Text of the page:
A few years ago, I was hired as legal advisor on a USAID project to assist Cape Verde in joining the World Trade Organization (I write of that experience here). On December 18, 2007, the WTO General Council approved an accession agreement for Cape Verde, thus paving the way for this small island nation to become the 152nd member of the WTO. I want to use my first post to congratulate Cape Verde on a job well done, and to share with you why this accession is important.
You are probably wondering “where the heck is Cape Verde?” Well, I’ll tell you. Cape Verde is an archipelago of nine inhabited islands off the coast of Senegal in West Africa. It is located on the western extension of the Sahara Desert, which, as you can imagine, means that it is dry and somewhat barren. The islands were created through volcanic eruptions, and most of them are rocky and mountainous. Economically, Cape Verde was long recognized as a Least Developed Country (LDC). Best known for the soulful music of The “Barefoot Diva” Cesaria Evora, the Island nation lacks the resource base to become an industrial power. Commercial agriculture is not viable; the size of Rhode Island, nearly fifty-four percent of Cape Verde’s land is non-cultivatable. The Island lacks a continental platform, thus precluding a large scale fisheries industry. So, what’s a small island nation like Cape Verde doing joining the World Trade Organization? And why would WTO Director General Pascal Lamy welcome its accession as a “sign of confidence in the organization and the multilateral trading system”?
For Cape Verde, WTO accession represents a significant milestone. When the Portuguese sailed away from the island in 1975, after 500 years of colonial rule, the place was in shambles: In the whole country, not a single secondary school could be found, and the only roads in existence were ones that served a strategic commercial purpose. Faced with massive illiteracy, little infrastructure, and few natural resources for development, the new government turned to a Soviet-style command economy. When that failed, Cape Verde adopted a “Big Bang” theory of development—going from a command economy to the free market almost overnight. Despite difficult times, Cape Verde is seeing some progress. The government adopted a liberal foreign investment law, and by 2002, Foreign Direct Investment had risen from $2 million to over $27 million. The country also created an export market, focusing on textiles, footwear, and some fish and fish products. And Cape Verde now qualifies for benefits under the African Growth and Opportunity Act, a U.S. initiative providing enhanced market access, particularly in textiles, to eligible sub-Saharan African countries. By June 2007, Cape Verde’s efforts were sufficiently successful that it became only the second country in history to graduate from the United Nations’ LDC list (the first was Botswana in 1994).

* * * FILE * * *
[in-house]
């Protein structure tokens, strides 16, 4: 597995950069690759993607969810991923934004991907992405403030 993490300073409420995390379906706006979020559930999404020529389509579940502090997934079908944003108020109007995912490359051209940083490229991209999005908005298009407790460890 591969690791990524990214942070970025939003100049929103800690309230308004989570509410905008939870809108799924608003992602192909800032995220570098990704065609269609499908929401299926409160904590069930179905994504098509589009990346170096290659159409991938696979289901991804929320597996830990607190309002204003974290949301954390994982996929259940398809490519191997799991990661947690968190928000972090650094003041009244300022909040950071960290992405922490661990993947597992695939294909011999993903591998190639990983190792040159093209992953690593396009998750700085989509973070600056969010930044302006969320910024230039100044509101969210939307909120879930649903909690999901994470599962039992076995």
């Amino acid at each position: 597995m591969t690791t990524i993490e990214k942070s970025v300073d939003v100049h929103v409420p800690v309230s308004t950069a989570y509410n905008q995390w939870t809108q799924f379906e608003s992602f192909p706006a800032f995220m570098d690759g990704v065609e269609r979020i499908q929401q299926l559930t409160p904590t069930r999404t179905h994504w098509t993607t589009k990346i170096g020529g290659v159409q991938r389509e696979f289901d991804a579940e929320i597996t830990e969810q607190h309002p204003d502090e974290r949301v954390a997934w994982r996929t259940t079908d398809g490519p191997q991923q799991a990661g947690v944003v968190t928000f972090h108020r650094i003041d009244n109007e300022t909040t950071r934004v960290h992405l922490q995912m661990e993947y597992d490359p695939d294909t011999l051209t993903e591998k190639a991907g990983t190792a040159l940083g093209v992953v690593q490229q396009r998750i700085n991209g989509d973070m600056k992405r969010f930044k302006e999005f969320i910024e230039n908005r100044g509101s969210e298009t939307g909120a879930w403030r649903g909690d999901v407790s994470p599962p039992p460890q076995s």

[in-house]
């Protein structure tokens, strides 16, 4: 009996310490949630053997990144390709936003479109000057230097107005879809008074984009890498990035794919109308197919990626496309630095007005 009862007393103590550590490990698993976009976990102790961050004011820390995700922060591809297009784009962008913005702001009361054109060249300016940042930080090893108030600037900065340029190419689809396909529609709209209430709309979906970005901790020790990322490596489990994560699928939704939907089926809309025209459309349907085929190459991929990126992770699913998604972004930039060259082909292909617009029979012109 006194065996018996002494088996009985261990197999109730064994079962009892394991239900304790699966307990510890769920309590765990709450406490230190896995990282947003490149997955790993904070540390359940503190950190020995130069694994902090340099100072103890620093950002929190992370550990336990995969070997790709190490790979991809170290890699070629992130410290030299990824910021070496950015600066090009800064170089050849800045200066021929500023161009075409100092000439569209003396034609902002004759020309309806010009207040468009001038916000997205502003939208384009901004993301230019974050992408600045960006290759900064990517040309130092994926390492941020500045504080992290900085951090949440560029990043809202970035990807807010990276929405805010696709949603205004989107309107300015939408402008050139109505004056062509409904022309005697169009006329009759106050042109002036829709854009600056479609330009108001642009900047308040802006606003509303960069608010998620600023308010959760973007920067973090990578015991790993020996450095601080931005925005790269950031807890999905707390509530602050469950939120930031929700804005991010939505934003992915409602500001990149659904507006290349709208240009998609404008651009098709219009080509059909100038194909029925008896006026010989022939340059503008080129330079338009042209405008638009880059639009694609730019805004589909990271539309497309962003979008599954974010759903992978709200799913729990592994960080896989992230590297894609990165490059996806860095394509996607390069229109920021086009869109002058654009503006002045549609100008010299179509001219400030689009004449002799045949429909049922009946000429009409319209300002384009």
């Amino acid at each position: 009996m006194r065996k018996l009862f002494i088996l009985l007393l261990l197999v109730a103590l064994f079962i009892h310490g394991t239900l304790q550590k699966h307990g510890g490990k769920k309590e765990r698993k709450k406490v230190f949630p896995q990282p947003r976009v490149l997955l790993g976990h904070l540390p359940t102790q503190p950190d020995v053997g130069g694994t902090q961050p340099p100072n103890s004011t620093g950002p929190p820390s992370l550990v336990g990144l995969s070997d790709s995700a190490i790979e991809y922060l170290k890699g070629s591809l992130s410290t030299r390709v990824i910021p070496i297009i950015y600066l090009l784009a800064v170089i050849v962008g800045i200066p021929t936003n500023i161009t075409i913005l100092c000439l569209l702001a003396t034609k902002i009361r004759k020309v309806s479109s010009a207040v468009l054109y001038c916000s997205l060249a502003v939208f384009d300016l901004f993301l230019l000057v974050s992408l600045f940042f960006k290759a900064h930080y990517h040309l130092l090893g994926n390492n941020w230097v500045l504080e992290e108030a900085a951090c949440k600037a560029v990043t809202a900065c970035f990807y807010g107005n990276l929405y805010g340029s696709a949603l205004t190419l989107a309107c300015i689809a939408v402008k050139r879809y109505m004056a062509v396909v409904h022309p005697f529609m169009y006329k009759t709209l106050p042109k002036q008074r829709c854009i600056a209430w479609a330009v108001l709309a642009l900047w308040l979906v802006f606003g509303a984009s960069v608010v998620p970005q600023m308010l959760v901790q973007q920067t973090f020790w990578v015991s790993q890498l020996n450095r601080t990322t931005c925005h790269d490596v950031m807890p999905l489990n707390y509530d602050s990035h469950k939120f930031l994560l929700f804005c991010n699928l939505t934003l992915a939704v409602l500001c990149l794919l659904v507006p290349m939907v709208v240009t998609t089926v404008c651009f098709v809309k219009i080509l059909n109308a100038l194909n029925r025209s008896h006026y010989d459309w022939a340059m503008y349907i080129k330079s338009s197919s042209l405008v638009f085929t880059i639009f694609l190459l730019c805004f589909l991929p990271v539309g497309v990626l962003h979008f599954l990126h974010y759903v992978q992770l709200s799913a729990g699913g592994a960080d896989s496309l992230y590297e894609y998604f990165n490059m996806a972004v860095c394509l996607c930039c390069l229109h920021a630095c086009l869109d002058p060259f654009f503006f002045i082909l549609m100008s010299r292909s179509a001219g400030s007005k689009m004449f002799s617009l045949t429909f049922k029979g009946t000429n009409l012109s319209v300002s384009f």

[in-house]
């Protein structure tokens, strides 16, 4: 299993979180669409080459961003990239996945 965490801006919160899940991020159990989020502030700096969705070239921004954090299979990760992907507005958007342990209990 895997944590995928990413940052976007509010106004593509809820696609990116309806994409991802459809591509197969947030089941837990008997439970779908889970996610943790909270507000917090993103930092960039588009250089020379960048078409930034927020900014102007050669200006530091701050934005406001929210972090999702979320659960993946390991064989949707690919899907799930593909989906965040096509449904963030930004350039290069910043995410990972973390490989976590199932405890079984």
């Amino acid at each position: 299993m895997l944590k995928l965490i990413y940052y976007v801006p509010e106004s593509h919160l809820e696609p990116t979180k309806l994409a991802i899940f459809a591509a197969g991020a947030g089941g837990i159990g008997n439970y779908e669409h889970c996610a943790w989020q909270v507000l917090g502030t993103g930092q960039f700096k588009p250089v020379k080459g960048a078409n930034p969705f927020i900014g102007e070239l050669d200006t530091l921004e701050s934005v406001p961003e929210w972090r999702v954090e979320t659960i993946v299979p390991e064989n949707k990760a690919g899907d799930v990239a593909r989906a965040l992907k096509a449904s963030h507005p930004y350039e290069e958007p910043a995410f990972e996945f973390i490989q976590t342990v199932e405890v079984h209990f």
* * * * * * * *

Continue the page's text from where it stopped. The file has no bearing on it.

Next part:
WTO membership is well-deserved recognition of the country’s efforts. It also gives Cape Verde a voice in the organization responsible for managing over 97 % of world trade. It will undoubtedly use that voice to advocate for change in WTO policies on labor. Like most developing countries, if Cape Verde has an export advantage at all it may well be in its populace. The Island’s literacy rate has risen to an astonishing 77 %, and the country has a long tradition of exporting labor to increasingly better paying jobs in the developed world (Cape Verdeans have been immigrating to the United States since the 1800s when New England whaling ships would sail in to port and take on new recruits). The country is highly dependent on expatriate remittances to cover its massive trade deficit, and the government would like to facilitate easier access to developed country labor markets. But free movement of labor is not covered in the WTO Agreements. It is high time that the issue at least be put on the table for discussion.
The WTO itself stands to gain much from Cape Verde’s accession. It will serve as a model for other LDCs seeking to join the organization, and it adds great credibility to the WTO’s claim of being a representative organization. As Pascal Lamy states, Cape Verde’s accession “add[s] another valuable member to the family and brings us another step closer to universal membership.” Cape Verde will need to adopt domestic legislation and finalize membership by June 30, 2008. (photo credit)